Why do Canadian elites accept such mediocrity from their “betters”?

John Ralston Saul suggests it’s because of their personal insecurities.

Excerpt:

The Colonial Mind

Perhaps this intellectual vacuum in public policy is also an echo of the colonial undercurrent I keep coming back to. Leaders in colonies can rarely absorb local culture – their own culture – into the way they think. At some profound, unconscious level they think and act as if they find themselves accidentally in the colony. Accidentally or temporarily. Their citizenship is an inexplicable emotional accident. Their real culture is that of the empire. Or, in the words of economist and philosopher Amartya Sen, “the colonized mind is parasitically obsessed with the extraneous relation with the colonial powers.” It is their responsibility to echo the empire’s culture in order to keep standards up in this provincial place. How do you keep up standards? By ensuring that your models for thought come from there not here. By educating yourself and your children in their manner, if at all possible in their schools and universities to reflect their idea of standards, by imitating their policies, invoking their heroes, holidaying where they holiday, following their fashions, drinking their wine. Does this sound silly? Of course. Almost nothing is sillier than a colonial mind at work…

Fear and Self-Loathing

Canada’s leaders hate to hear any suggestion that they still suffer from colonial reflexes. They are convinced of their sophisticated worldliness. After all, only a sophisticated, worldly person could understand that the destiny of a smaller country is to have its interests defined by the empire of the day, indeed by outside influences in general.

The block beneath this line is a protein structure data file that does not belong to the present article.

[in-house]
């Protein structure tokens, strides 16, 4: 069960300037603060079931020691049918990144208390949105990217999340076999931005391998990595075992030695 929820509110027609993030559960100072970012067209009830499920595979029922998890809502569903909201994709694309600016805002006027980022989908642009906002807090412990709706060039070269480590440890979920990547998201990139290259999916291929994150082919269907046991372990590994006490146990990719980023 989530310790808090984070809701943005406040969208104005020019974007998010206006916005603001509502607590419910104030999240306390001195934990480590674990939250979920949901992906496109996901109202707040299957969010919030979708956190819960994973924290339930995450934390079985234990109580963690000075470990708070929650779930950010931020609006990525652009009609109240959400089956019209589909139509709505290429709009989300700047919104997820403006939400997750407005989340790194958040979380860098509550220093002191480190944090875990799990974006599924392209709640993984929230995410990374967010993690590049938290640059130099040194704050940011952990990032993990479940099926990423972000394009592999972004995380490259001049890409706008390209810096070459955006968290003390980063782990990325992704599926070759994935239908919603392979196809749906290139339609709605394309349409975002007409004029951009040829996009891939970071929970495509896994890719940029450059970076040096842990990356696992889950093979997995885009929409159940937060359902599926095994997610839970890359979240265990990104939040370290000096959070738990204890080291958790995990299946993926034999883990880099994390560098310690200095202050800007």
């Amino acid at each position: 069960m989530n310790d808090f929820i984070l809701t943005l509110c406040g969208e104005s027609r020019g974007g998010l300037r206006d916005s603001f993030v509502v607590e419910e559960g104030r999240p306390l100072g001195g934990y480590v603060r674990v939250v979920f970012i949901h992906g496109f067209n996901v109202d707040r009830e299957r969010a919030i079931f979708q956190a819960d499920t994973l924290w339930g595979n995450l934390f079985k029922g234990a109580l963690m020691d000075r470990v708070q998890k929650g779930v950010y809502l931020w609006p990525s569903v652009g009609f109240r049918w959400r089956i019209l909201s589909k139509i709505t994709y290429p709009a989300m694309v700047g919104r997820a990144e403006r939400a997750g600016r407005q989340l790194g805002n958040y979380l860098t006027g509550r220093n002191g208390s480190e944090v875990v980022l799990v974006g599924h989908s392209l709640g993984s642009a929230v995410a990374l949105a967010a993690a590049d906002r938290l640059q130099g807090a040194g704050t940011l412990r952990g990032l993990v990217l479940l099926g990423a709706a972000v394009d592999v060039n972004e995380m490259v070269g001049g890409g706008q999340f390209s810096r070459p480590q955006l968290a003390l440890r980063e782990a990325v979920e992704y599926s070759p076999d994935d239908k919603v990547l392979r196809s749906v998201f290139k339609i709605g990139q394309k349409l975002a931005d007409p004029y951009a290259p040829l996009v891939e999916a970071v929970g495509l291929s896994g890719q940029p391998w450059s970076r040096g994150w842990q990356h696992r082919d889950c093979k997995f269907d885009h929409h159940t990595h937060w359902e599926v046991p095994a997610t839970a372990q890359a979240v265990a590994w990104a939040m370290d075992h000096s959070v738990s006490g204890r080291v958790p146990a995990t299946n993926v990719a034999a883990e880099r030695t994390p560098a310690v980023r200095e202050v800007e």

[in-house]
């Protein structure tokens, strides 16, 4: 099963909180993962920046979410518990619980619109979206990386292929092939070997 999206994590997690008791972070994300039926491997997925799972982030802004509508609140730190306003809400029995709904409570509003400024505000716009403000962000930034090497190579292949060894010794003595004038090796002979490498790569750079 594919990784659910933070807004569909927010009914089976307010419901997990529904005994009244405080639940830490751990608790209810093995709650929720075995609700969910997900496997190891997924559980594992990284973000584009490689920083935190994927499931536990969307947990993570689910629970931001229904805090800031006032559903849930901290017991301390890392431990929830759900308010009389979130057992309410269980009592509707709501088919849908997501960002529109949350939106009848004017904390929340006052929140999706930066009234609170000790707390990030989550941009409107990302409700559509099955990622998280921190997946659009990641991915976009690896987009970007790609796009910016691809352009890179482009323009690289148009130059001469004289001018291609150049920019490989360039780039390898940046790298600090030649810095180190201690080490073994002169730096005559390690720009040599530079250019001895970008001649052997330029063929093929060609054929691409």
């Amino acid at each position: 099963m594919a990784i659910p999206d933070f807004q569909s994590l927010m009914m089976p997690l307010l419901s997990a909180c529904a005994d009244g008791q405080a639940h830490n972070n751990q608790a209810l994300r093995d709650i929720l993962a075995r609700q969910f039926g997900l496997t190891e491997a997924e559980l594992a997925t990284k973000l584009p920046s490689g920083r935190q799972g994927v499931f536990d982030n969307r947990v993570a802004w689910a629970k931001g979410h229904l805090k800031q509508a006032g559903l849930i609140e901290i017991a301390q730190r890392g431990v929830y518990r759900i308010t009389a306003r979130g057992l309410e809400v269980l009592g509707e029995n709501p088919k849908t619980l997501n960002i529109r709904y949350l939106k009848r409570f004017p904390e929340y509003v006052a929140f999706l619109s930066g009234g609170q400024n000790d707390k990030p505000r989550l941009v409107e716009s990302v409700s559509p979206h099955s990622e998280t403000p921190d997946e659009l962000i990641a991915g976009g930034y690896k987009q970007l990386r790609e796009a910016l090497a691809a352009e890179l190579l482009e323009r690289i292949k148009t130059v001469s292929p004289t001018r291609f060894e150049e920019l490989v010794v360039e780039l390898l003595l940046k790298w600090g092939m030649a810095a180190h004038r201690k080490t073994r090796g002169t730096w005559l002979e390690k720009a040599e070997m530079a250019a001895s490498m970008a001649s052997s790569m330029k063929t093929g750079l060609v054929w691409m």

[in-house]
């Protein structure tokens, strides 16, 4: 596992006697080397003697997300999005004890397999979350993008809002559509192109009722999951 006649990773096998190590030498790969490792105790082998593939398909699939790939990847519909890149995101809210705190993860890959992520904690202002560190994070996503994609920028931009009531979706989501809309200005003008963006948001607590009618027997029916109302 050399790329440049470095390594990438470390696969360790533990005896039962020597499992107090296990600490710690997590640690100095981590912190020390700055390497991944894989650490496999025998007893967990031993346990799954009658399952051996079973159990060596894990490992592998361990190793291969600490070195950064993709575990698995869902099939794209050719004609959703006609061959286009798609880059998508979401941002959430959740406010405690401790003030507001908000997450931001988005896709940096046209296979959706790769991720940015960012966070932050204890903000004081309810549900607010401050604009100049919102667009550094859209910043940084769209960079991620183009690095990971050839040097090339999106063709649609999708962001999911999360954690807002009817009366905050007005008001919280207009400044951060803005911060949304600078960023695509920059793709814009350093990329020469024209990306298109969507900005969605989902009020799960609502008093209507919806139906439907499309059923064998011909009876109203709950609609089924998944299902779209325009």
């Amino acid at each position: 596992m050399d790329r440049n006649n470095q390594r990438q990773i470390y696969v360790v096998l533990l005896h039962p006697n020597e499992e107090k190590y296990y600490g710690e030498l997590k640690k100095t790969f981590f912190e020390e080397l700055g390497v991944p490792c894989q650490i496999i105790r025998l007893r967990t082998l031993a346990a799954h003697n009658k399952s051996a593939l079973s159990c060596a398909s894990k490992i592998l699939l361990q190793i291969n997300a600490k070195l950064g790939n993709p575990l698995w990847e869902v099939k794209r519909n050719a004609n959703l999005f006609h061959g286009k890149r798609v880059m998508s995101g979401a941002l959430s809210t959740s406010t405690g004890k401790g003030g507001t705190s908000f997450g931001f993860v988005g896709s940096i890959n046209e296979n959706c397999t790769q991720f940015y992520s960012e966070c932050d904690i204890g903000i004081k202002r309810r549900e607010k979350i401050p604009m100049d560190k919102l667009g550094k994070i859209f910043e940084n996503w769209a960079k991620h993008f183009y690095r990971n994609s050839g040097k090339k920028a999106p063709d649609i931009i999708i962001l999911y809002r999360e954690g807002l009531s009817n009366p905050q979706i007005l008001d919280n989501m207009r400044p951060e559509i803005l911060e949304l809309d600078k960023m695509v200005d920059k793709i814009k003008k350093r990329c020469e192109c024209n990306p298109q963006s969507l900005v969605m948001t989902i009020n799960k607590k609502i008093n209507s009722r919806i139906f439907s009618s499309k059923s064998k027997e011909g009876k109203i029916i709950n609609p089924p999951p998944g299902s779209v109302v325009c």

At its core is a personal insecurity that cannot be intellectually explained or dealt with. This may as easily involve a physically strong, well-educated, rich person as the opposite. In fact, the insecurity is more likely to blossom in successful persons because they quickly run up against the elite’s confusion over its own purpose.

Such uncontrollable insecurity in turn produces a profound self-loathing. The sufferers can rarely identify or express their emotional state as either insecurity or self-loathing. And so it must be expressed in a compensatory manner. Sometimes this takes the form of aggressive cynicism, as in, nothing basic to their own origins could be worth struggling for. Sometimes the sufferers search for an individual or a cause they can adore and so emotionally attach themselves to. This must also inevitably involve an important foreign element. In the shadow cast by what they accept to be a greater force, their insecurity is assuaged…

In practical terms, insecure people living in smaller societies find emotional security through the acceptance of their inferiority before another civilization

A Fair Country: Telling truths about Canada, John Ralston Saul, Viking Books, 2008, p. 230-2.

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